Let’s say there’s a police-induced tragedy each week. That’s 52 police-related tragedies per year out of about 800,000 officers who are serving. That’s an extremely small number of people making mistakes.* Yet, it’s not the perception we’re left with after following popular media.
Ultimately, we should all do our best to prevent the kind of thinking that demonizes any group of people based on the acts of only a few. Keep that number of 800,000 in mind. Each time you hear of a police officer who’s been convicted of corruption or some other scandal, remember there are another 800,000 good police who are ethically, faithfully, and compassionately serving their communities.
These are common rhetorical moves by the Right-wing in the United States. From "reverse racism" to "equality of opportunity" and "colorblindness", American conservatives have shamelessly, dishonestly--and to great effect--appropriated the language of progressives and liberals to work against the very goal of a more just society that the latter have struggled and died to advance.
Police are the direct hand and face of Power in the United States.
As such, they are the enforcers of the Racial State whose purpose is to feed bodies into the gaping maw of the new Jim and Jane Crow's prisons and jails. The notion that police are "victims" of "bigotry" is an absurd one. While their morality may in fact be stained, enforcers of power, by definition, are not victims of Power.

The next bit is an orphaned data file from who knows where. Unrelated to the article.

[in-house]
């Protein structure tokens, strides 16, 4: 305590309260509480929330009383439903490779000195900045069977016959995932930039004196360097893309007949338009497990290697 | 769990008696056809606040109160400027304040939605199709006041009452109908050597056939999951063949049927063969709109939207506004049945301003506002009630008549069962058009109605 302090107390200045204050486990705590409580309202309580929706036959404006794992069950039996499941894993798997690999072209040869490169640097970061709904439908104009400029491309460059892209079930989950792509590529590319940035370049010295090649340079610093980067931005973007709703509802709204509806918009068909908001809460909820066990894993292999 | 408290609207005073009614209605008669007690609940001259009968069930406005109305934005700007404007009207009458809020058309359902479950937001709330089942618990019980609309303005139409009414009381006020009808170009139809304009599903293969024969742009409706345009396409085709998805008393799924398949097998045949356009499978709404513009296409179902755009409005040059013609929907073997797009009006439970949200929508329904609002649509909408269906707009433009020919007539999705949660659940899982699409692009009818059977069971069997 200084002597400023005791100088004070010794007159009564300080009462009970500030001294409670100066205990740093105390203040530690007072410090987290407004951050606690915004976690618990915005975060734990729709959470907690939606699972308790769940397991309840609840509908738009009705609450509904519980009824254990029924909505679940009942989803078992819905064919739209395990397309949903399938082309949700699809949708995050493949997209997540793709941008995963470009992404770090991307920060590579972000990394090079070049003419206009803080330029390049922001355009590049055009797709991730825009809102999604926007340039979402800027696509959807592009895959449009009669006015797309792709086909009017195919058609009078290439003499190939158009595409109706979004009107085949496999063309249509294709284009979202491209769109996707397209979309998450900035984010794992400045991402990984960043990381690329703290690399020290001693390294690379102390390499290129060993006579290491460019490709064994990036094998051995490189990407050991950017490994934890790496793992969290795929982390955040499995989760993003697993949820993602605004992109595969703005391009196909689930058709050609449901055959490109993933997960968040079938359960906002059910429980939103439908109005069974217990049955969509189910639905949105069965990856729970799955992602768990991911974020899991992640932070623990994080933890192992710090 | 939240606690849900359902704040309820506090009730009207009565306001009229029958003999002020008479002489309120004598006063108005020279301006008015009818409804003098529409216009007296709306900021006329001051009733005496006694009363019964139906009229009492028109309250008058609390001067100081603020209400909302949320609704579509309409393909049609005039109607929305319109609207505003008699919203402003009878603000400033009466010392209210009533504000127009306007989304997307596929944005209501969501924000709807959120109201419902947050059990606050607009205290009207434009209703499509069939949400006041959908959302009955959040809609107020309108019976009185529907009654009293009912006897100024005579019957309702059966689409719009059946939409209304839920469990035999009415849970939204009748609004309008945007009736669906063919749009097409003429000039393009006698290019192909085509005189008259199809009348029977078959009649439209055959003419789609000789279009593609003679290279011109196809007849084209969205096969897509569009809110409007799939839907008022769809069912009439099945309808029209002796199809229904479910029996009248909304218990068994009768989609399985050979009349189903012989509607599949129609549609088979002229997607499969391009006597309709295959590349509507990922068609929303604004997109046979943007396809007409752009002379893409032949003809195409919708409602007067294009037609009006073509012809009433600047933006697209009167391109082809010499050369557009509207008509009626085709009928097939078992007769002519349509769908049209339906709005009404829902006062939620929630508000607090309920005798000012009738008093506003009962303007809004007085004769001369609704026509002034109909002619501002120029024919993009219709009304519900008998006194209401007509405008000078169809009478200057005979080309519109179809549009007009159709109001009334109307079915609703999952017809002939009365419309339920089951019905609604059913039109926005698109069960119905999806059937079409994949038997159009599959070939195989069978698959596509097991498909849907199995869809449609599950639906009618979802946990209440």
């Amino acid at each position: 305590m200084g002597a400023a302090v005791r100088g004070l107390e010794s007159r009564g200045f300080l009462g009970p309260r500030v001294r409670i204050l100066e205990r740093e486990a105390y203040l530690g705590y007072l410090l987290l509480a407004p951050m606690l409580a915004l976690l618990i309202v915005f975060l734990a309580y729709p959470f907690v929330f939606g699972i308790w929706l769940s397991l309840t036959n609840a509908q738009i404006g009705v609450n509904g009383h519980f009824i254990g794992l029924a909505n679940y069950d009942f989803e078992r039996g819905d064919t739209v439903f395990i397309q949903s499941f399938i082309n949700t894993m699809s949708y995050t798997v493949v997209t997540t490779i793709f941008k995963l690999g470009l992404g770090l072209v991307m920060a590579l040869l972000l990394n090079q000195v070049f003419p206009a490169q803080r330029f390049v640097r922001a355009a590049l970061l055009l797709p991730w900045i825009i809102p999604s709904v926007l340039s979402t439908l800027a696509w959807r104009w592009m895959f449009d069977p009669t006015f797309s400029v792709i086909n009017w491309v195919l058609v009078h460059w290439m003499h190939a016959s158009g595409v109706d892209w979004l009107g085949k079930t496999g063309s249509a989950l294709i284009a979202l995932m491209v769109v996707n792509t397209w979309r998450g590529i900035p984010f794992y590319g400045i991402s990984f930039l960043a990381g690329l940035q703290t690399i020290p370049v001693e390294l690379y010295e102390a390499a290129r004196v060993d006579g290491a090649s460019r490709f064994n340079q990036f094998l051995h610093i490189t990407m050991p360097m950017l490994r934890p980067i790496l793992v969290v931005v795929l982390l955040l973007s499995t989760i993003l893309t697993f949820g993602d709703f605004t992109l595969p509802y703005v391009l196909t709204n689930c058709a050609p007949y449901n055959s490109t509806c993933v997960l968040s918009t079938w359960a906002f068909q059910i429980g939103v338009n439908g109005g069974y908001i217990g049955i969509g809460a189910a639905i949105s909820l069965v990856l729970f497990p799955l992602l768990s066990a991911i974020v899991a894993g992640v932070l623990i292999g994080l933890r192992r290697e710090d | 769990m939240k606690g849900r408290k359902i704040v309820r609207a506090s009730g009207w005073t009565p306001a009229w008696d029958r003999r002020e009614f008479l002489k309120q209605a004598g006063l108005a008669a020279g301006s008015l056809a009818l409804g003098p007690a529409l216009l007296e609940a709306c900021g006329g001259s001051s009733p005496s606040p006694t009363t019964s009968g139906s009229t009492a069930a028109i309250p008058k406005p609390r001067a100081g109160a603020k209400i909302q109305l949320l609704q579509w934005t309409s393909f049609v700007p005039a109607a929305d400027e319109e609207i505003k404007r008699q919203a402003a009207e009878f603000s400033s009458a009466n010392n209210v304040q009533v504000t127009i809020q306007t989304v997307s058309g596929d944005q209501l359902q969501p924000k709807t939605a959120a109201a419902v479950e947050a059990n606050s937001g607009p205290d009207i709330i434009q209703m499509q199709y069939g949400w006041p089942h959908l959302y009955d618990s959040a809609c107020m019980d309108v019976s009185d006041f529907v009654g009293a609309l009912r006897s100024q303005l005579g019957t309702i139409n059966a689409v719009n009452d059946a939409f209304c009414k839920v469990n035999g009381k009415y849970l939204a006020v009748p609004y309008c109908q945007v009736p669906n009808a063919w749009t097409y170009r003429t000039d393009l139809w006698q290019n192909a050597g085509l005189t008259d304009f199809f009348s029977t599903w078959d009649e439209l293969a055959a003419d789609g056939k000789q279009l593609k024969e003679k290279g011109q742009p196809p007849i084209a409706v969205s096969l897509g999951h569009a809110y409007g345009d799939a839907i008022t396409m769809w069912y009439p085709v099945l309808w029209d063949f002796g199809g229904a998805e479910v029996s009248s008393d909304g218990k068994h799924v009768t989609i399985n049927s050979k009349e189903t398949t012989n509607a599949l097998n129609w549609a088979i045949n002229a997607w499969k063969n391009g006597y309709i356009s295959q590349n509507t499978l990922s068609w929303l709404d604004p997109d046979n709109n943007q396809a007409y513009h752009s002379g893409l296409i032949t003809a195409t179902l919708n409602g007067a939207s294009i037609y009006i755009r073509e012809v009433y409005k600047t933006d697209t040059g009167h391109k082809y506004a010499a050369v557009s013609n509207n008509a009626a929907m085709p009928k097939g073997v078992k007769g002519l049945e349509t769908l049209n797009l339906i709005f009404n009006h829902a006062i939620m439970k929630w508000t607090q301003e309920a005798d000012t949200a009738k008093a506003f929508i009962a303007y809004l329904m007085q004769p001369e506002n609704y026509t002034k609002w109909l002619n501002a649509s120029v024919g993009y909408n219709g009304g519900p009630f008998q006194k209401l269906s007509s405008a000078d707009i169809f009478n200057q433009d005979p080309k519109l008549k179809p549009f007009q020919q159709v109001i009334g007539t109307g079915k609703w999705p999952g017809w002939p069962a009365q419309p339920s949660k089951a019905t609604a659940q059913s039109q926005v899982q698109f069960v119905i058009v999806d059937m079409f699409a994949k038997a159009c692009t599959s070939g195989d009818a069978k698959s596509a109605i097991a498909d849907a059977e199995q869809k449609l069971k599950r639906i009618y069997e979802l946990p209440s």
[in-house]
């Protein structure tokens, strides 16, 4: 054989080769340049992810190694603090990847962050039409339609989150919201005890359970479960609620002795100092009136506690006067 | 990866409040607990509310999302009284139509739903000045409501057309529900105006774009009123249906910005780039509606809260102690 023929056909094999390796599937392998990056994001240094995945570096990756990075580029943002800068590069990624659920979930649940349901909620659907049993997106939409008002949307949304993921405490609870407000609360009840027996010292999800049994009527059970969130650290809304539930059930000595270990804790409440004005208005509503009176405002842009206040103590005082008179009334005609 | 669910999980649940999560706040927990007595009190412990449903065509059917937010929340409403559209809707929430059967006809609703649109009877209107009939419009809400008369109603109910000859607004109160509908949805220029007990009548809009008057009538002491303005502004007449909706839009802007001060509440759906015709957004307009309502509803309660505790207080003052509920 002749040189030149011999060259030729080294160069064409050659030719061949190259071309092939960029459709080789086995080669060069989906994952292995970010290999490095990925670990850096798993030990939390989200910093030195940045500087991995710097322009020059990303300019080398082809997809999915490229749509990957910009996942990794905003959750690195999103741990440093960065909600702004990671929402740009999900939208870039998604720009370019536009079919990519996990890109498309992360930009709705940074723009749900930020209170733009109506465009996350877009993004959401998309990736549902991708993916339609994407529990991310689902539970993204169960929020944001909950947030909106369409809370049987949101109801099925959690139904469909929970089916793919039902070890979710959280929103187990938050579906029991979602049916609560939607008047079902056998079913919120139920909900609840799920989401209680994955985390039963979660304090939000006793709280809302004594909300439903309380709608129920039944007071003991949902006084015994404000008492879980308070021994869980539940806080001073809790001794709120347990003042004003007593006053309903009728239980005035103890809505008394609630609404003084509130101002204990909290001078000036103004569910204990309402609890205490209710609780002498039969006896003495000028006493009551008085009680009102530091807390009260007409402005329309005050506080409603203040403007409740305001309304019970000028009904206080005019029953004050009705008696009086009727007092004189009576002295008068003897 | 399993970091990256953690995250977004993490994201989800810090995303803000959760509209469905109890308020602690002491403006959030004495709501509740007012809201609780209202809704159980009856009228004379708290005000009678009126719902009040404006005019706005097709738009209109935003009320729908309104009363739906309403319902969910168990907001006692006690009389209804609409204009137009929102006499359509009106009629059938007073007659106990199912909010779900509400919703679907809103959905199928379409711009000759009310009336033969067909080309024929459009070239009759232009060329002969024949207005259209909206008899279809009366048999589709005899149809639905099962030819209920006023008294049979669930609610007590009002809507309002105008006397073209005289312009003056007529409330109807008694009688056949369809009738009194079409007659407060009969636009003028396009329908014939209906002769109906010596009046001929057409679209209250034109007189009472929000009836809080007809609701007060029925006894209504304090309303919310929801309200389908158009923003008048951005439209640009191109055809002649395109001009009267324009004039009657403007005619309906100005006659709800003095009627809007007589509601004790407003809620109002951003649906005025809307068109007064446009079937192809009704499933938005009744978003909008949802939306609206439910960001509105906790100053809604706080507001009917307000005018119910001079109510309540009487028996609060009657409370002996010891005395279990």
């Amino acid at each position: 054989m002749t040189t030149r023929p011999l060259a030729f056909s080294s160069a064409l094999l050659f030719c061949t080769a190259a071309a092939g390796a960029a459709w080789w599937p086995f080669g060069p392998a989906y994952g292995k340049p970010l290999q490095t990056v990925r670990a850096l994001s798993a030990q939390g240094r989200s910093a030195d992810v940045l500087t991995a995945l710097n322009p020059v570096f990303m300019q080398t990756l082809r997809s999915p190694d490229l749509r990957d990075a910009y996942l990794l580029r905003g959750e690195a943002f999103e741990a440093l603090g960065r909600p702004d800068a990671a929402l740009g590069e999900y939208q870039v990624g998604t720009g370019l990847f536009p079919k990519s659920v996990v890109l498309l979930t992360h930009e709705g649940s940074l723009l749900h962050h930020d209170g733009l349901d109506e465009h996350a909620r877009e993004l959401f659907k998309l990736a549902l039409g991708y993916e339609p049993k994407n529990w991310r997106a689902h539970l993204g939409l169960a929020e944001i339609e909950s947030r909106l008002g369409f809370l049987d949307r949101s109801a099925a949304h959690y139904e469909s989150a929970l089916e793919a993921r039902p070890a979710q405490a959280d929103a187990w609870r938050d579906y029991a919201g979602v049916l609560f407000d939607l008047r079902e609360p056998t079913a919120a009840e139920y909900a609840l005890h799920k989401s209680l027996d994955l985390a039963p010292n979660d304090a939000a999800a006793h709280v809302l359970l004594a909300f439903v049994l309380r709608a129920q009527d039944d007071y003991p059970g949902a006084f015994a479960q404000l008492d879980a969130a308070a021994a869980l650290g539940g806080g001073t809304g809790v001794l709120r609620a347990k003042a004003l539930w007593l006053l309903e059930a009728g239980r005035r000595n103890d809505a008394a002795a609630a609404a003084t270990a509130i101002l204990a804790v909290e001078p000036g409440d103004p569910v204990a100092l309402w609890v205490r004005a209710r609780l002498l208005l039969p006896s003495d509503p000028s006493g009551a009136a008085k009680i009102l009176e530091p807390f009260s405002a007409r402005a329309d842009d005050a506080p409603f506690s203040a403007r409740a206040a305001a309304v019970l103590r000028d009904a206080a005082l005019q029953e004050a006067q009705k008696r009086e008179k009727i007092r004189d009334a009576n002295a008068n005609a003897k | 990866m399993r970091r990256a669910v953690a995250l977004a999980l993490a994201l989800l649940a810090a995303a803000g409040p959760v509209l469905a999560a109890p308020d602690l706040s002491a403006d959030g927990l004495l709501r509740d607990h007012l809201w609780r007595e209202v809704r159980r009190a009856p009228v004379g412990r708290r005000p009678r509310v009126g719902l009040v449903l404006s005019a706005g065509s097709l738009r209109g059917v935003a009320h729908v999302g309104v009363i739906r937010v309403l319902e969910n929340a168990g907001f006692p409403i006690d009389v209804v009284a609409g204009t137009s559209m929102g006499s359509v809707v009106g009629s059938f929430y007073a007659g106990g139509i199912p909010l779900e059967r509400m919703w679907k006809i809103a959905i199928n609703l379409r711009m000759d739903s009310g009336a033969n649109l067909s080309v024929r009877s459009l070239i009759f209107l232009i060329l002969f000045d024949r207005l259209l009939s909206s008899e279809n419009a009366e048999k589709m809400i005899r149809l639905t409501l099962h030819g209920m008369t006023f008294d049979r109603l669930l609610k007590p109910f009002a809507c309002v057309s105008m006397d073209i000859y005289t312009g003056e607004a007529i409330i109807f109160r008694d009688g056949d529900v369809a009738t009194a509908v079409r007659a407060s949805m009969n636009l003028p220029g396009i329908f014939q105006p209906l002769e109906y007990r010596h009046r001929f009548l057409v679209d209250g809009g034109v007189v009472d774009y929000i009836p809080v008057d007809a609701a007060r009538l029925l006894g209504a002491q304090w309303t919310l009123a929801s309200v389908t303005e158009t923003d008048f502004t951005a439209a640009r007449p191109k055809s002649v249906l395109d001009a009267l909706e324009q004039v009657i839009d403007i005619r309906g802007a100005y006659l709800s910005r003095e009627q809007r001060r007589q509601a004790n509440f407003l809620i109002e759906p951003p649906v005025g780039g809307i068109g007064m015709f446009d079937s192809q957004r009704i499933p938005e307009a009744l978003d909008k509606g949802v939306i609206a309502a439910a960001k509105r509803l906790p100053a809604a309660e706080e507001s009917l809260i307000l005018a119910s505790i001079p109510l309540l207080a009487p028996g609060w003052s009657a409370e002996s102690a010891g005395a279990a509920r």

Contemporary America is a society that is sick with torture, white victimology, gross wealth inequality, and other illnesses that together have created a culture of delusions and lies. Plain spoken truths by people of conscience are a partial antidote.
I will attempt to offer one here: the lives of the police are no more valuable than those of Eric Garner or any other human being.
Human rights trump the "unique", particular, and somehow imagined as "special" lives of the police. We are all human beings with universal rights. The public good will be much better served when the police as a social institution (many of whose members feel empowered to violate the rights of non-whites, the poor, the mentally ill, and those others who society has marginalized) internalize and act upon such a basic and foundational principle.